¶27 Lederman involved the taxability of unallotted tribal land of the Choctaw and Chickasaw Nations which had been sold under regulations promulgated by the Department of the Interior. The land was sold in 1925 with 25% being paid in cash at the time of sale and the balance being paid in deferred installments. The purchaser went into possession immediately, and the final payment was made in 1937. The property had been sold for delinquent taxes for the year 1937 and prior years. The issue presented was whether ad valorem taxes could be assessed against the property prior to the time full payment was made. The Court held:

"Where unallotted lands of the Choctaw and Chickasaw nations are sold under the supervision of the Department of the Interior and the purchase price is fully paid and certificate of sale issued to the purchaser, such lands thereupon become subject to assessment for ad valorem taxation on the first day of January following, notwithstanding a deed thereto has not been issued to the purchaser pursuant to such sale, but prior thereto said lands are not taxable."

¶28 Lederman involved the validity of a resale tax deed, and it was contended the tribal land was taxable prior to full payment of the purchase price. Bowls was cited as authority. In discussing Bowls, the Lederman Court said:

"Bowls . . . in a measure supports defendant's contention. But it appears to be based upon an erroneous holding that Bowls, who purchased from the city but had not fully paid the deferred installments, was `likened to one who holds a final certificate for lands purchased from the United States of which said lands it has been held that the purchaser holds the equitable title, and while, of course, not taxable in the hands of the United States, are taxable in his hands.'

Examination of the cases bearing on that question will disclose that in purchases of land from the United States, a final certificate does not issue until the purchaser has paid the purchase price in full. It is from that time, and that time only, after the purchaser has done everything necessary to entitle him to a patent, and until a patent is issued, that the purchaser holds the equitable title and the United States holds the legal title in trust for the purchaser."

¶29 The tax question presented in Bowls was entirely different from that in Lederman. Bowls involved a contract to purchase property from a municipality, and the taxability of such property is controlled by state law. Lederman involved tribal land purchased under regulations promulgated by the United States Department of Interior, and whether a state may tax property held under contract of purchase from the United States is determined by federal law. S.R.A. Inc., v. State of Minnesota, 327 U.S. 558, 66 S. Ct. 749, 90 L. Ed. 851 (1946).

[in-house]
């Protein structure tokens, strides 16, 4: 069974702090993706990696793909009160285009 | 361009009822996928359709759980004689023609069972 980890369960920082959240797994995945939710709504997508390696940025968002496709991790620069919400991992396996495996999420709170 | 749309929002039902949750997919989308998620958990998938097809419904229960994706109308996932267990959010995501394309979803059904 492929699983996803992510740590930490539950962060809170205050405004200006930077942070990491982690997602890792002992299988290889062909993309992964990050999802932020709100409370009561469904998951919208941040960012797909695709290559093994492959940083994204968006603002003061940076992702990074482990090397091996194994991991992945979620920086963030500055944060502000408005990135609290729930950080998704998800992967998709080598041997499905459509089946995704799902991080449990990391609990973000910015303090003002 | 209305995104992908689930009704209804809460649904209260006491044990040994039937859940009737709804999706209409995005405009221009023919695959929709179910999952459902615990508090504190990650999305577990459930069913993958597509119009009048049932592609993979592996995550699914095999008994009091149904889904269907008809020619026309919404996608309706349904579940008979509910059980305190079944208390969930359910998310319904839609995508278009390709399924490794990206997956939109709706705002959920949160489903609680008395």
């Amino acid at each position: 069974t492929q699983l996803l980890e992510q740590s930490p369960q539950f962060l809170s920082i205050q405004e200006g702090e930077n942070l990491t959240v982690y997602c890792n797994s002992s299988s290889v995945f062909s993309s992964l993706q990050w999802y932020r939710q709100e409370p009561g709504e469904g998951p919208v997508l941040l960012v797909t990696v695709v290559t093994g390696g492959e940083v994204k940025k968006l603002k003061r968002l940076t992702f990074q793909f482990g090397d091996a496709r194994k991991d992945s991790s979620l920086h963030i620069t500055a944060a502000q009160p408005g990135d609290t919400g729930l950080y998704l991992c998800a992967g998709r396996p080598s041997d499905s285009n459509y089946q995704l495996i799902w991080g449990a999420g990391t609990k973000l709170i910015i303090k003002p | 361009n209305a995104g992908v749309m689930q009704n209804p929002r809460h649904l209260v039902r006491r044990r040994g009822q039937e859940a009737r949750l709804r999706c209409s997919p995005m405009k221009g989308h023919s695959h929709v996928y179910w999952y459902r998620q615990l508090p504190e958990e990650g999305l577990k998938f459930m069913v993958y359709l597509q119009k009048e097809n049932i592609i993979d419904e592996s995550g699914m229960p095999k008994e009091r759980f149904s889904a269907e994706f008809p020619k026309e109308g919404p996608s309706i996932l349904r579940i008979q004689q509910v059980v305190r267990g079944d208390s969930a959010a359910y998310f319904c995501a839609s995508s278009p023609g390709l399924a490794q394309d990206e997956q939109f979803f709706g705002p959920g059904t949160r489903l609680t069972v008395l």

¶30 The syllabus in Lederman is confined to the taxability of federal land held under contract of purchase and makes no reference to state land. In Eckles v. Traverse, Okl., 362 P.2d 683 (1961) we held "[s]yllabus of a decision of the Supreme Court of Oklahoma states the law of Oklahoma, but the pronouncement must be interpreted with reference to the facts upon which it is predicated and the questions presented to and considered by the Court." We find no language in Lederman suggesting modification of Bowls in reference to the taxability of state land held under a purchase contract, but we agree with petitioners that Lederman is a misinterpretation of a state's right to tax land purchased from a federal agency.

¶31 It is evident the court in Lederman followed State v. Itasca Lumber Co., 100 Minn. 355, 111 N.W. 276 (1907) which involved the presentation of script, with an application to locate upon certain federal lands which [618 P.2d 909] gave the applicant a preference over other subsequent claimants, but until the application was approved and acted upon by the Commissioner, the applicant acquired no interest in the land, either legal or equitable, or against the United States. The syllabus in Itasca stated:

"Where legal title to land remains in the United States the land is subject to taxation by the state only after the full consideration has been paid and a perfect equitable title has vested in purchaser."

¶32 As will be hereinafter shown, the syllabus in Lederman was entirely too broad, and prior to the time Lederman was promulgated in 1947, the United States Supreme Court in S.R.A., Inc., v. State of Minnesota, supra, decided in 1947, had already held that under ordinary contracts to purchase federal land, with partial payment made and the purchaser placed in possession, such land is taxable by a state. The question presented to the Supreme Court of the United States was on certiorari to the Supreme Court of Minnesota in Petition of S.R.A., Inc., 219 Minn. 493, 18 N.W.2d 442 (1945), and involved the power of the State of Minnesota to tax real property in which legal title was in the United States. The taxed property had owned by the United States and had been purchased on public sale and improved by S.R.A. who was in full possession under an executory contract of sale between it and the United States at the time of the levy of the state tax. The Supreme Court of Minnesota in Petition of S.R.A., Inc., supra, had upheld the right of the state to tax the property even though legal title remained in the United States. The United States Supreme Court granted certiorari "because of the importance and uncertainty of the question of the right of a state to tax realty sold by the United States in possession of a buyer from the government under a contract of sale with uncompleted conditions for execution and delivery of the muniments of title." The uncertainty of the question mentioned above had reference to the varying results that had been reached by other courts in similar situations. Two of the situations discussed with varying results were (1) in normal executory contracts for sale with partial payment and the purchaser in possession; and (2) where entry had been made upon federal lands under the Reclamation and Homestead Acts.